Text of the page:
SC Shuts The Door On Foreign Law Firms And Lawyers

Coming straight to the nub of the matter, let me begin at the very beginning by pointing out that the Supreme Court on March 13, 2018 in a landmark judgment titled Bar Council of India v AK Balaji and others has finally drawn the curtains by refusing permission to foreign law and firms to practise in India which clearly implies that the door on foreign law firms and lawyers to practice law in India have been shut at least for now. But at the same time, it must also be remembered that the Supreme Court has also by this landmark judgment opened a small window for them by allowing them to give legal advice to their clients on foreign laws on “fly in and fly out” basis. This clearly means that they cannot set up permanent offices here but can come to India and render advice on casual basis. In other words, the Supreme Court by its landmark judgment has ensured that foreign law firms and lawyers are free to give advice to their Indian clients on “fly-in and fly-out” mode as long as this was a casual basis and didn’t amount to a full-fledged practice.

                                    While craving for the exclusive indulgence of my esteemed readers, let me inform them that a Bench of Supreme Court comprising of Justices Adarsh K Goel and UU Lalit has categorically turned down the plea of 32 law firms of UK, USA, France and Australia seeking its approval to practice in India and deal with issues relating to foreign laws. It is certainly a great setback for all these countries as they had approached the Supreme Court with lots of high expectations that they would be allowed to practice law in India. The Apex Court also asked the Centre and Bar Council of India (BCI) to make specific provisions to regulate participation of foreign lawyers in international arbitration proceedings in the country. Now the ball is exclusively in the court of the Centre and Bar Council of India to act accordingly as asked by the Supreme Court.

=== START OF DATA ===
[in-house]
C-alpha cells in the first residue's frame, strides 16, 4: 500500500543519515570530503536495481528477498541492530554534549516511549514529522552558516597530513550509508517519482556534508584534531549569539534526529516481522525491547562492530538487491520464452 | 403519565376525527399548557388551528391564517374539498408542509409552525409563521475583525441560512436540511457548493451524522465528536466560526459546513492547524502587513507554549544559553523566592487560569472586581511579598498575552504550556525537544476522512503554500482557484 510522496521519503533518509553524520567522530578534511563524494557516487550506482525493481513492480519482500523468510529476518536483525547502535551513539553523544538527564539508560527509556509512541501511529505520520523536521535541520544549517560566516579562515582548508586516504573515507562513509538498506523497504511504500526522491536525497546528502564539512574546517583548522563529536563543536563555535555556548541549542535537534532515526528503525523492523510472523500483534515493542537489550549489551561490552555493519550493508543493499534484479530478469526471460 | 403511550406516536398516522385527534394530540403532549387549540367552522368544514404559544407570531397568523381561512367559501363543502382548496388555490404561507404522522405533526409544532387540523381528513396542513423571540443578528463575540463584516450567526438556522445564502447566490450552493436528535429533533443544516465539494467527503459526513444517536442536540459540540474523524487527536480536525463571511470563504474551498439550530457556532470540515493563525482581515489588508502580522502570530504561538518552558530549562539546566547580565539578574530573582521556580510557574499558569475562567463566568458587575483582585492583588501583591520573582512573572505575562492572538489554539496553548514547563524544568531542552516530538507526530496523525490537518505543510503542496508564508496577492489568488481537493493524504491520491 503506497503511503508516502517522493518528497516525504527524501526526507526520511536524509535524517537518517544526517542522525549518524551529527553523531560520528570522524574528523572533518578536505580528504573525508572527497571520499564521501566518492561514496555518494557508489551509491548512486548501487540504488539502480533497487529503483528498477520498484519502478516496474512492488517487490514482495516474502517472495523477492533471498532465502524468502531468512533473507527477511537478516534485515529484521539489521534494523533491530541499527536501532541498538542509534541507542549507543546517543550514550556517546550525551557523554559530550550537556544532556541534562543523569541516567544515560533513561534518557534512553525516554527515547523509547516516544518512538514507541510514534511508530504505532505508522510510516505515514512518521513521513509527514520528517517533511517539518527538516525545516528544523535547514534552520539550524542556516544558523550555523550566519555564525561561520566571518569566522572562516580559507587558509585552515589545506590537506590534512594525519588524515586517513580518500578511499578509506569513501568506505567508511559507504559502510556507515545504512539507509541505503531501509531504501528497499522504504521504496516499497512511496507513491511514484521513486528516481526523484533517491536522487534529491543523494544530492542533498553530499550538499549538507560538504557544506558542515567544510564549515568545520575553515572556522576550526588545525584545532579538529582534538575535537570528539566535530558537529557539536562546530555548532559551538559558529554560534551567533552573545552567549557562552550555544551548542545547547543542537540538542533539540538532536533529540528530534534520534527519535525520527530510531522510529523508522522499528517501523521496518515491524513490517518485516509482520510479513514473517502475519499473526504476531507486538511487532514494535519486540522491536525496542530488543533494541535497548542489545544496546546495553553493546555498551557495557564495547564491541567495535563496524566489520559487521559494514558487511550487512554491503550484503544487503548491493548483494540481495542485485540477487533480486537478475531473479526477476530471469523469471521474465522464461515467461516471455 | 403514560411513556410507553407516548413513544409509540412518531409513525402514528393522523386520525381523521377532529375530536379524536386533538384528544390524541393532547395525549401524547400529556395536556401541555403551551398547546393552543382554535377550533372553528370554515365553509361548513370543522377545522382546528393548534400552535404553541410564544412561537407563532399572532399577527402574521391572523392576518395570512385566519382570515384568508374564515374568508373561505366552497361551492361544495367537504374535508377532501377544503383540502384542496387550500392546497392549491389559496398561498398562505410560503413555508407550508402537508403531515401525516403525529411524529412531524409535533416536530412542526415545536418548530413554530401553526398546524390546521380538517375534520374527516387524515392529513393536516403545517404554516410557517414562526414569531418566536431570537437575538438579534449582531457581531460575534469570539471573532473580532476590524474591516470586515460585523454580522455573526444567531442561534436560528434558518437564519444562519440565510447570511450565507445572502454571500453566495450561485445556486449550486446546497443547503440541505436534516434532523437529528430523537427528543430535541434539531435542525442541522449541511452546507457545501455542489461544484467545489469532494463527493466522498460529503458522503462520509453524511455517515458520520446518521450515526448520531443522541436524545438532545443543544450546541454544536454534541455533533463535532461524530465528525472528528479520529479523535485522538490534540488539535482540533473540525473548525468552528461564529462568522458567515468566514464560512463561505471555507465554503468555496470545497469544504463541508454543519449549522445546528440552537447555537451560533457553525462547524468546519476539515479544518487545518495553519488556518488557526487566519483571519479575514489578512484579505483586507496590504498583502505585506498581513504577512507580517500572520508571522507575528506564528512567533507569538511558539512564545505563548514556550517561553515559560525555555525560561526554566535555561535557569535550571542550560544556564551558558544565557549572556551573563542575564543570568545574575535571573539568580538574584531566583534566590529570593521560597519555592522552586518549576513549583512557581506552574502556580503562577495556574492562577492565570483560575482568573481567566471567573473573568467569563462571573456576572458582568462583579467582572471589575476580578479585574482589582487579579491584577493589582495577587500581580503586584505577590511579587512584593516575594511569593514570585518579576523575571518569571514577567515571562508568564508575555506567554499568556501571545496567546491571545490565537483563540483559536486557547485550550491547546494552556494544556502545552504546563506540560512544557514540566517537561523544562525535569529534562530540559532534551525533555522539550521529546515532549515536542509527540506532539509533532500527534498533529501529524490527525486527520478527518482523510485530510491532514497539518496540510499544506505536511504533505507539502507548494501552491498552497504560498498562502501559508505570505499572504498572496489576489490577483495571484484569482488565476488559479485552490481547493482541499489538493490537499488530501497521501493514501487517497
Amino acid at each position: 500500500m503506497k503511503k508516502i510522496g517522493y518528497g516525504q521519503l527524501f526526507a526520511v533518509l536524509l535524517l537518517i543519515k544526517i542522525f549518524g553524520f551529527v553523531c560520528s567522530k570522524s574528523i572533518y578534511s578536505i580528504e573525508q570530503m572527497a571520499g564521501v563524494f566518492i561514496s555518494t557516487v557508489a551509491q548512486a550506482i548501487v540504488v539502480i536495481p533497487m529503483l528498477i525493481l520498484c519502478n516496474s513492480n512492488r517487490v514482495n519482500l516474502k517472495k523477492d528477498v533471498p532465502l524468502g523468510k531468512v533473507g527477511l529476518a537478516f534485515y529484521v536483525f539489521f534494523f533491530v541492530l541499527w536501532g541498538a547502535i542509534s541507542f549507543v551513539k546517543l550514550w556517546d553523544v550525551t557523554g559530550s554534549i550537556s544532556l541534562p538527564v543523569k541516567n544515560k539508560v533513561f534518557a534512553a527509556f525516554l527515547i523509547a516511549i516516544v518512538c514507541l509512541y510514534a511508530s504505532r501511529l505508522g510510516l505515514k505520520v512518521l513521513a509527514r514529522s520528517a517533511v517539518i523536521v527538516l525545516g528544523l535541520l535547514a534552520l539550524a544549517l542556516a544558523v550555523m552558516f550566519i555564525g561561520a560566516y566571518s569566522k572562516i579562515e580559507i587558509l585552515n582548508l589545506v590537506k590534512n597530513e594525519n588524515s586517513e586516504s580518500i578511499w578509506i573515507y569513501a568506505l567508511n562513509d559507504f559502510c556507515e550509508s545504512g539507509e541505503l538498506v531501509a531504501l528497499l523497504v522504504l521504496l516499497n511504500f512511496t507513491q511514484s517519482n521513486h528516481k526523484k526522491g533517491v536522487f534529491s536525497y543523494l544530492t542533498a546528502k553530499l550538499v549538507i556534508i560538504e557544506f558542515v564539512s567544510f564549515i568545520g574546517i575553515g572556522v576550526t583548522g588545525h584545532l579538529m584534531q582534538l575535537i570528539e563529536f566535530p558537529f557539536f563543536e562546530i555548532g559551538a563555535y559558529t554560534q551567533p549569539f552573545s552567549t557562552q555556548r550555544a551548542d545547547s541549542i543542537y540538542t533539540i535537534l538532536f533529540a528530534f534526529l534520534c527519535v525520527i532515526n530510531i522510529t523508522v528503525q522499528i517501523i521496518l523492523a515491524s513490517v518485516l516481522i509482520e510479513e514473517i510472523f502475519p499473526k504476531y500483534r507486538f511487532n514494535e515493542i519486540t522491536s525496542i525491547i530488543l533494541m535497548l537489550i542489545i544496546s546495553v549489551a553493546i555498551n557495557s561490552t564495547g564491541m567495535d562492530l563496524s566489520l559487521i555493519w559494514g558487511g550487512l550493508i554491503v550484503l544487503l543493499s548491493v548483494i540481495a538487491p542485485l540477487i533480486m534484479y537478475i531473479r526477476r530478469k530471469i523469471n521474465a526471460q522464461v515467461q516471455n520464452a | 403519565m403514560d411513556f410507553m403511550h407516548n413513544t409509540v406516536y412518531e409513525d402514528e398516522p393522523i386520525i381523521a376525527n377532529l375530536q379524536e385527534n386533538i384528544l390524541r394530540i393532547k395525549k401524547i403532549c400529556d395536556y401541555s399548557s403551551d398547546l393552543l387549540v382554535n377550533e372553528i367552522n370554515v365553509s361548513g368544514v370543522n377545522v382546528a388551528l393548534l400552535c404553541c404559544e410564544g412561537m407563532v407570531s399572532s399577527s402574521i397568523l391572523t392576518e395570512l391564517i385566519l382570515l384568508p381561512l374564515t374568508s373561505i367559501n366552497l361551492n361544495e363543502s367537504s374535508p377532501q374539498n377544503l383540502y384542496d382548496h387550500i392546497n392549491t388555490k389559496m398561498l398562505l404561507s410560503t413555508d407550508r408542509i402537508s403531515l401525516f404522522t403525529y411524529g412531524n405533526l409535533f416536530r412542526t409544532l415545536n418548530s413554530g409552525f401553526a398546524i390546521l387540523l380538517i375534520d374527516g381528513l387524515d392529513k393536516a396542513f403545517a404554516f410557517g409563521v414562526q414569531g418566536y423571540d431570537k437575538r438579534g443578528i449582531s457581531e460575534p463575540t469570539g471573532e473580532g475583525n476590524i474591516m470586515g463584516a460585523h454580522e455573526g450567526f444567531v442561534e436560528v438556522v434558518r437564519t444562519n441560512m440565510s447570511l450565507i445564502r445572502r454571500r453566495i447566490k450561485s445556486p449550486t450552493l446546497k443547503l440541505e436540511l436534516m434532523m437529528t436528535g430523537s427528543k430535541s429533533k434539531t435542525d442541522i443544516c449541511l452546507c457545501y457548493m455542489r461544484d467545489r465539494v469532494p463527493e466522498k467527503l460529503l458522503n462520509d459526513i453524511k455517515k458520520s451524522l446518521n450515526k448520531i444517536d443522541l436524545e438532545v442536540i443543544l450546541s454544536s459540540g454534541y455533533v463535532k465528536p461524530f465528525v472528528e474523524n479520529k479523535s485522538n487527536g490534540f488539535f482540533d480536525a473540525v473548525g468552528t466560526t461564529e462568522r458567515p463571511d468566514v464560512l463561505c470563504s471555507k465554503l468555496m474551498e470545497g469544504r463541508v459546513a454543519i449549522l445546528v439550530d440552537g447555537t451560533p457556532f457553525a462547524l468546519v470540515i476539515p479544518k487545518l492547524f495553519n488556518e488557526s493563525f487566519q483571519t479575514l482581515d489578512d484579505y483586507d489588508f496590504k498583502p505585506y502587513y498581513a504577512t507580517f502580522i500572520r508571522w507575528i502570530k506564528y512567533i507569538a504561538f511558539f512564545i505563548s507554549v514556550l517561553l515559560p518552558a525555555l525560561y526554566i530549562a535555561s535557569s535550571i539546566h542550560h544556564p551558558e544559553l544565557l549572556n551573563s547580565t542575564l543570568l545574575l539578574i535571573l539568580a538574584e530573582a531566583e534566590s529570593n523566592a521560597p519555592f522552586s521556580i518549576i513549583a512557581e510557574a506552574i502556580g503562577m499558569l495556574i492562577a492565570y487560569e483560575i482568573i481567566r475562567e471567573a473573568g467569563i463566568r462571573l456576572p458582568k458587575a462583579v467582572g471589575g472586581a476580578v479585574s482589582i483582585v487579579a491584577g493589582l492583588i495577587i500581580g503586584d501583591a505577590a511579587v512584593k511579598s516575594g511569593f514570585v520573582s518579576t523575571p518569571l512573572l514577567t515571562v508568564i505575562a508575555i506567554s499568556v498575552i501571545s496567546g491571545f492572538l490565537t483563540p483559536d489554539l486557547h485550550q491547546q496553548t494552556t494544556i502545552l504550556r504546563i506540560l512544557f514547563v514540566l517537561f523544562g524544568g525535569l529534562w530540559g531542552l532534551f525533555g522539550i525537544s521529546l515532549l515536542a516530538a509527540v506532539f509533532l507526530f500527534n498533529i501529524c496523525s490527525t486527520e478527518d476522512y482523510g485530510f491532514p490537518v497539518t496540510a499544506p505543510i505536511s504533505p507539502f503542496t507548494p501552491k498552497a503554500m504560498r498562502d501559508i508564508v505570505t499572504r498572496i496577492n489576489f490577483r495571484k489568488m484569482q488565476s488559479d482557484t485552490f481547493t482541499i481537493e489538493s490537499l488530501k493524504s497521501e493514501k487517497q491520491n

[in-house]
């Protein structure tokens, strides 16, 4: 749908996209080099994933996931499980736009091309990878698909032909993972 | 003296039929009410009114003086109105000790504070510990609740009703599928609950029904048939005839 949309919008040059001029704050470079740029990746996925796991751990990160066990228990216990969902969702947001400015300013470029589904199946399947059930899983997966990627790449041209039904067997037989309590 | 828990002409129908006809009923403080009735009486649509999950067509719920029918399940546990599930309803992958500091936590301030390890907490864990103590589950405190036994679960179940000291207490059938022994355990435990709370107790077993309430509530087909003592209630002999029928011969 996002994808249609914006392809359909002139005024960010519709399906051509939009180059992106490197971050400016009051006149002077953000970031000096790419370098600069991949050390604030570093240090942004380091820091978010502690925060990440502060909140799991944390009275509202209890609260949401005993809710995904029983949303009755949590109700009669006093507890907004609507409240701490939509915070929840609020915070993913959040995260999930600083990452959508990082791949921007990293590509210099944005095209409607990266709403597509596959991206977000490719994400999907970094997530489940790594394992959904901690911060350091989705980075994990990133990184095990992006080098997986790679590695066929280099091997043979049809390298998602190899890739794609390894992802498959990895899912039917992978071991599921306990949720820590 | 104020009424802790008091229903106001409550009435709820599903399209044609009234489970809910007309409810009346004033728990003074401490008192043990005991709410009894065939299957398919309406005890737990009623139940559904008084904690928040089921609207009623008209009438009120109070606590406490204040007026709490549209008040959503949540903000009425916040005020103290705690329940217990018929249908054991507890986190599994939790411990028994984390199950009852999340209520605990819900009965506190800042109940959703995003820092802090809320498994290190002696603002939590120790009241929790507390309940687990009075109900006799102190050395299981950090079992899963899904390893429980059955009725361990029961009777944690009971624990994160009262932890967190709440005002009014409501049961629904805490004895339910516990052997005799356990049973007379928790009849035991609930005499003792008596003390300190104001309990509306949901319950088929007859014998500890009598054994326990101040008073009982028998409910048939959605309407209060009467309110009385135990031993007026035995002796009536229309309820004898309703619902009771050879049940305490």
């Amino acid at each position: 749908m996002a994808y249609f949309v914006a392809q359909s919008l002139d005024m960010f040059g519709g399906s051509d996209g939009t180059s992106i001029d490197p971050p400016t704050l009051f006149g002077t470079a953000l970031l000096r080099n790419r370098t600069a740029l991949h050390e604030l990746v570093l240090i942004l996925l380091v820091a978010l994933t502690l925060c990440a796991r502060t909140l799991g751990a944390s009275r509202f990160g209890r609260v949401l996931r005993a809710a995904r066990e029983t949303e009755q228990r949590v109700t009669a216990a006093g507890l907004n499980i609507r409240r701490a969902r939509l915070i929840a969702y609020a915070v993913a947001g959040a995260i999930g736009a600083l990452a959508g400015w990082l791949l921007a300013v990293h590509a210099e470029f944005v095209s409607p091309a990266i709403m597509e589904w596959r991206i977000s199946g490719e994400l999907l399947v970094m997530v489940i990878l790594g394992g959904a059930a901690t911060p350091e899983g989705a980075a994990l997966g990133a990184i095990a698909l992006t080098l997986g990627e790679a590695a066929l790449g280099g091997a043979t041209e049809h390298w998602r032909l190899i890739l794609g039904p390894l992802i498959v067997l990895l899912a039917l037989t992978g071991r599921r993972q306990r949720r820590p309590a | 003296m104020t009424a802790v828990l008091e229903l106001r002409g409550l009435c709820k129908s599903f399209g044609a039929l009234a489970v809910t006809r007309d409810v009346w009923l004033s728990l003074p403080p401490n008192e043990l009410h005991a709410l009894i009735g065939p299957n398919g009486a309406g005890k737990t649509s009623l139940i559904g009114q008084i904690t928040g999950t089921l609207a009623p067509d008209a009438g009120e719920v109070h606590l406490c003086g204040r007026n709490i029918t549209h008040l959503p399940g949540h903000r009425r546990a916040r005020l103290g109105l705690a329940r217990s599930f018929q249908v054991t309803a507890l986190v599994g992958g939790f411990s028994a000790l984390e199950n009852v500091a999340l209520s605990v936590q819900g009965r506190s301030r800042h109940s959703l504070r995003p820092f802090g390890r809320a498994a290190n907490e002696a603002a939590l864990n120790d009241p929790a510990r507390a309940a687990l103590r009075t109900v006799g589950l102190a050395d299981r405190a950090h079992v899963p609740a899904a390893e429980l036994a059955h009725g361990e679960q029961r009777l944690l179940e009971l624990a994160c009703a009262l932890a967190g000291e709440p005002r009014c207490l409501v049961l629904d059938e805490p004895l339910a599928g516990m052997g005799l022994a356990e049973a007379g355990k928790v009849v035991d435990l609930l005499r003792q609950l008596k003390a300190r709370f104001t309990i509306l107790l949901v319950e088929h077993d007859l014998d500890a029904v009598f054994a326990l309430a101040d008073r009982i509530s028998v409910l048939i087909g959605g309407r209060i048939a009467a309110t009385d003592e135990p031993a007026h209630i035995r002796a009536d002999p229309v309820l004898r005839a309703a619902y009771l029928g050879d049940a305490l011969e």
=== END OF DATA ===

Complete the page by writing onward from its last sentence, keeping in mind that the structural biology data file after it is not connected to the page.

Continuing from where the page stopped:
For my esteemed readers exclusive indulgence, let me also inform them that the Bench of Apex Court in its landmark judgment was categorical in laying down that, “We hold that the expression ‘fly in and fly out’ will only cover a casual visit not amounting to practice. In case of a dispute whether a foreign lawyer was limiting himself to ‘fly in and fly out’ on casual basis for the purpose of giving legal advice to clients in India regarding foreign laws or their own system of law and on diverse international legal issues or whether in substance he was doing practice which is prohibited can be determined by the Bar Council of India. However the Bar Council of India or Union of India will be at liberty to make appropriate Rules in this regard including extending Code of Ethics being applicable even to such cases.”   

                                   Going forward, the Bench further goes on to say that, “Conversely, plea that a foreign lawyer is entitled to practice foreign law in India without subjecting himself to the regulatory mechanism of BCI Rules can also not be accepted. We do not find any merit in the contention that the Advocates Act does not deal with companies or firms and only individuals.” It must be recalled here that the foreign firms had contended that there was no bar on a company carrying on consultancy or support services in the field of protection and management of intellectual, business and industrial proprietary rights. They said a person not appearing before courts or tribunals and not giving legal advice could not be said to be practicing law.

                                      But it is noteworthy that the BCI said that the decision of Bombay and Madras High Court to allow visit by a foreign lawyer on ‘fly in and fly out’ basis to give advice on foreign law or to conduct arbitration in international commercial arbitration was erroneous. It said that non-litigious practice was included in the practice of law which can be done only by advocates enrolled under the Advocates Act. The BCI has a valid point.

                              Interestingly enough, the case of foreign law firms entering India found its way to the Supreme Court in July 2012 when the Bar Council of India filed an appeal against the Madras High Court judgment. The Madras High Court in its judgment titled AK Balaji v Government of India and others dated February 21, 2012 had held that no foreign law firm or lawyer can practice in the country without complying with the Advocates Act and had allowed such lawyers to ‘fly-in, fly-out’. The Bench of Chief Justice MV Eqbal and Justice TS Sivagnanam had held that, “We find force in the submission made by the learned counsel appearing for the foreign law firms that if foreign law firms are not allowed to take part in negotiations for setting up documents and conduct arbitrations in India, it will have a counter productive effect on the aim of the Government to make India a hub of International Arbitration”. The Madras High Court did weave in some flexibility for foreign lawyers by –